For the past week, my yard has been full of avian activity. I opted against the usual fall practice of raking up fallen leaves and cedar fronds, not because of laziness, but because of a naturalist’s contempt for the practice. Trees take up nutrients from the soil and when they drop their leaves, they return some of what they have borrowed. It’s an elegant system, and one in which I would rather not interfere. Although my bi-pedal mammalian neighbors may not appreciate my stance on the matter, my bi-pedal avian neighbors certainly do.
The avian activity that I mentioned earlier has been directly related to my lack of yard maintenance. On a nearly daily basis I have looked out my back door to find a dozen or more Varied Thrushes picking energetically through the leaf litter in search of a meal. These birds spend their summers at higher altitude in the Cascade and Olympic Mountains. They feed and raise their young by picking through the litter on the forest floor for invertebrates and foraging a little higher for a variety of berries. In the fall they move to lower elevations to avoid heavy snowfall. It’s much harder to pick through leaf litter when you have to dig through several feet of snow to reach it.
So imagine the disappointment a flock of thrushes must feel when they arrive in the lowlands to discover nothing but a bunch of yards that have been completely cleared of leaf litter. They aren’t really worm-pullers like their close cousin the robin, so a vast sea of grass has no real appeal to them. They are forest birds and they need something that at least remotely resembles a forest floor. I figure the least I can do is make them feel welcome by leaving the table set on the little patch of earth for which I am responsible. In the end, it’s a win-win situation for me and the birds. I don’t have to rake the yard, and I don’t feel any guilt from the neighbors because I look out and see a dozen gorgeous thrushes thanking me for not doing what society has come to expect. After all, I feel that the thrushes have a much better grasp on the natural order of things than do my neighbors with their immaculate lawns.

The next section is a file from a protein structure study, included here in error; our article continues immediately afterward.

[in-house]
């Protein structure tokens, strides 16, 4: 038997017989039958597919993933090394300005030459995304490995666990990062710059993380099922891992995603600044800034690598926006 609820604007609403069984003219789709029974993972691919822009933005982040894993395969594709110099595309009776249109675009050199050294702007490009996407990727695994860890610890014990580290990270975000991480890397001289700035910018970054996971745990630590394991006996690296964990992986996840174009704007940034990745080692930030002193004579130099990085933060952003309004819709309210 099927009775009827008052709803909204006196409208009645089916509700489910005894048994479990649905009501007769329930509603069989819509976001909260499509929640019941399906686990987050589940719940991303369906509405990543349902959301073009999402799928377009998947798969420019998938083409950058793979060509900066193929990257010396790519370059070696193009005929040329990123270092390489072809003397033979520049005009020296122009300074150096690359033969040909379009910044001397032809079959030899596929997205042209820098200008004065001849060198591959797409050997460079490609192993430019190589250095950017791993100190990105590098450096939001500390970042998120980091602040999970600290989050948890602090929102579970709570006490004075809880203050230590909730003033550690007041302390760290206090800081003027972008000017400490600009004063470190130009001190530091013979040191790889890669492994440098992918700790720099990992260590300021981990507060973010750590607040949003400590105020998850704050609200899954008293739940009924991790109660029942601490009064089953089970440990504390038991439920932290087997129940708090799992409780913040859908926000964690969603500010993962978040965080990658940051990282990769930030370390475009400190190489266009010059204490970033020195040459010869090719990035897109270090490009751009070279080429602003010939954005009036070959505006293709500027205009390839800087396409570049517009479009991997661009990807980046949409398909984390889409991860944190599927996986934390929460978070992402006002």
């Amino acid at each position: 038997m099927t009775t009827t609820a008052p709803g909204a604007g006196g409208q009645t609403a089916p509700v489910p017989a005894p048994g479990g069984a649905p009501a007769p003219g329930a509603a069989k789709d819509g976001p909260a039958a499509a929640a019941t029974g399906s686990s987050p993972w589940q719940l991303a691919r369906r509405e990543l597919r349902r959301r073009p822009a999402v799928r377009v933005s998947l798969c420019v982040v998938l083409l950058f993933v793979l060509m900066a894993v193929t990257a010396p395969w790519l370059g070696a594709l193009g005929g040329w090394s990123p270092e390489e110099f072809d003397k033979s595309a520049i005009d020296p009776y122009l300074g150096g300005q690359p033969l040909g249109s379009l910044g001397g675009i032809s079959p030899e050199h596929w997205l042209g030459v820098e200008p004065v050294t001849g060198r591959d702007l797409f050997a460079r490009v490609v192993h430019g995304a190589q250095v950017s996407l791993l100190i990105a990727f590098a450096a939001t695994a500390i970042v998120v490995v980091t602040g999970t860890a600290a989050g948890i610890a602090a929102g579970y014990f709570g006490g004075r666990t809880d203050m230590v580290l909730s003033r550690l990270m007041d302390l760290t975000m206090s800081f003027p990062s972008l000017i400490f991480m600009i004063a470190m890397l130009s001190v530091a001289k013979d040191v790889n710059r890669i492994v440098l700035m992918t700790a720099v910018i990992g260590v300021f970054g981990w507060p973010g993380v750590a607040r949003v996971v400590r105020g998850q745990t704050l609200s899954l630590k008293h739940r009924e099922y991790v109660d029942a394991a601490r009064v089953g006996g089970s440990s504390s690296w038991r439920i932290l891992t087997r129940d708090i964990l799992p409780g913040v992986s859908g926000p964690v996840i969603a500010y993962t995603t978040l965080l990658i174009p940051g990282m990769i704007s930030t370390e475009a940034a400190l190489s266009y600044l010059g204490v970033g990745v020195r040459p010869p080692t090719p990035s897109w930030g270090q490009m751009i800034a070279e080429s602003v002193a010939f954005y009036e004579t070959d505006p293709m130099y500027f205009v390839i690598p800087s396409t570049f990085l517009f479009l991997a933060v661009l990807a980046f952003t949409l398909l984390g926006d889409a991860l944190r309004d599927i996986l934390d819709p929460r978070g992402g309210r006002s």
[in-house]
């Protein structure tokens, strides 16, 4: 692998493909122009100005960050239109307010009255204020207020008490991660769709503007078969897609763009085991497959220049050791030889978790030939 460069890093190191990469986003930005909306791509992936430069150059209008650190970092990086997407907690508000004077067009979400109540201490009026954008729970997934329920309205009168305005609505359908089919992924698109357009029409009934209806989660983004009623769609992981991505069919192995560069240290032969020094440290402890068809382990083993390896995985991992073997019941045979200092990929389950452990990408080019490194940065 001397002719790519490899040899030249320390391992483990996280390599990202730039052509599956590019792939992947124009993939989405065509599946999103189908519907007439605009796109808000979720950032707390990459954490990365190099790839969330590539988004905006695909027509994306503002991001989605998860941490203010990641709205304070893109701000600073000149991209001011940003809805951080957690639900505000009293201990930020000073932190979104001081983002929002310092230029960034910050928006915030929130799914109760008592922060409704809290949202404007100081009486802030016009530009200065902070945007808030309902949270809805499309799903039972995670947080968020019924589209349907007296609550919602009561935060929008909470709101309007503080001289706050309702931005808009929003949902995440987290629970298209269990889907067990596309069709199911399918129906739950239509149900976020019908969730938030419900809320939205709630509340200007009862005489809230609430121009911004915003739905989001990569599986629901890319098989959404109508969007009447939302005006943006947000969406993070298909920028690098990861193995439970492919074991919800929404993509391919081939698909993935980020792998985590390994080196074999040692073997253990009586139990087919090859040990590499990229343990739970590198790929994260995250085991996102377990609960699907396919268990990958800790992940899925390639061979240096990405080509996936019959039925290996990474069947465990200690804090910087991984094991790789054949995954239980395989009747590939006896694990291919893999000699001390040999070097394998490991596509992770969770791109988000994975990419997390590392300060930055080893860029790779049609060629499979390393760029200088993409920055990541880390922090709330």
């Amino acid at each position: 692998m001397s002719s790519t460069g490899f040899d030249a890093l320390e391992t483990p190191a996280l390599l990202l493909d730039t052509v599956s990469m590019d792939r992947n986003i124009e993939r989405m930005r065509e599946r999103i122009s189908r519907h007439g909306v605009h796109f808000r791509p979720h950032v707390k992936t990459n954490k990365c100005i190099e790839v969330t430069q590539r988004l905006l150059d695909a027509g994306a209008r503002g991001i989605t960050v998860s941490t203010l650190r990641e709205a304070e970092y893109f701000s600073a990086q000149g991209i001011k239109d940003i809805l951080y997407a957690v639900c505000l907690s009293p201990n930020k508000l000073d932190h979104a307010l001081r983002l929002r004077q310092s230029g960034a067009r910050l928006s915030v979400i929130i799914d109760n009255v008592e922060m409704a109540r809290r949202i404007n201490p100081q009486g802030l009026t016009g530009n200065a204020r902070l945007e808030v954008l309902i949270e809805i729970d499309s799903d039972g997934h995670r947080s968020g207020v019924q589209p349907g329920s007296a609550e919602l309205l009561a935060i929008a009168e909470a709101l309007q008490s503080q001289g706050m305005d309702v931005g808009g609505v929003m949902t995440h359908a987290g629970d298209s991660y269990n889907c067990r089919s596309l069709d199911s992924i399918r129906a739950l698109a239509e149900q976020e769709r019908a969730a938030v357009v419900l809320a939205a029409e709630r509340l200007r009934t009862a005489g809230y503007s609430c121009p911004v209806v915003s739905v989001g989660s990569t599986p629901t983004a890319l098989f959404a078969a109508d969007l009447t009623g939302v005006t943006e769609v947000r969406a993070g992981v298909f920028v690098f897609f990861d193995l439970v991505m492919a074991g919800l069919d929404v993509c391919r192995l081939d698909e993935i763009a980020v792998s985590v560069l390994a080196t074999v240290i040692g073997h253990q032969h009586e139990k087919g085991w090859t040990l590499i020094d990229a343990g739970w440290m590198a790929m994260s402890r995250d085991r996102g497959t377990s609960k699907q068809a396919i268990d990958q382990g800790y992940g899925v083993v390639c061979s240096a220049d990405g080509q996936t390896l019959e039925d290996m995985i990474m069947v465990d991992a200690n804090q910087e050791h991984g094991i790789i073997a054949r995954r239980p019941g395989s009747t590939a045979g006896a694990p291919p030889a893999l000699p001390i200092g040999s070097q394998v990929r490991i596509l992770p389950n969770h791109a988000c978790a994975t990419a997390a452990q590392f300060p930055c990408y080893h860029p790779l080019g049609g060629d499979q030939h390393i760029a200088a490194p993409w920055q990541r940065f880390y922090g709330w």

I spent a few minutes after work last night wandering around in a greenbelt about four blocks from my house. It was pitch black, so I was navigating by flashlight. As I walked along the narrow trail that runs the length of the nicely wooded patch, I was carrying a small wooden box. The box had wire screens over its two access holes to prevent its occupant from exiting prematurely. There was no sound or feeling of movement from the box as I carried it, but I knew a tense little being was in there, waiting to see what would happen next.
As I moved deeper into the greenbelt, my flashlight beam fell on the broad trunk of a large Douglas Fir Tree. I walked to the base of the tree and shined the flashlight beam upward, making a note that there did not appear to be any whitewash or other signs that an owl might be perching in the tree on a regular basis. It was well over 100 feet tall, with plenty of thick greenery starting about 30 feet up. Shorter Big Leaf Maples, alders and cedars surrounded it. It would be a perfect launching point.
I stood in front of the tree and I positioned the flashlight so its beam lit up the trunk. Holding the box up in front of me, I slowly opened it and I suddenly felt a small decrease in its weight. A furry blur came to an abrupt stop in the beam of my flashlight, and I was face to face with a Northern Flying Squirrel that was now clinging to the trunk of the tree.
The squirrel paused for a moment as if the sudden feeling of freedom was a little overwhelming. I saw him clearly in that instant. I absorbed every detail of his velvety soft fur, the loose folds of skin between fore and hind limbs, the large nocturnal eyes and the horizontally flattened tail that would act as his rudder as he glided from tree to tree. He had been treated for a broken leg he had suffered in the jaws of a house cat, but looking at him now you would never suspect that he had spent the last several weeks in a state of convalescence. He was beautiful, intensely alert and radiating the electric energy of a lightning bolt as he absorbed his change in circumstances. His instincts kicked in and he scampered quickly to the opposite side of the tree- a motion his kind repeats at the end of every glide just in case their flight has been followed by an owl or other nighttime predator. He was out of my sight, but I heard the soft scratching of his claws on the tree trunk as he scampered upward into the protective arms of the fir. I smiled as the sound faded into the darkness, and then I left the greenbelt to the flying squirrel and his fellow creatures of the night.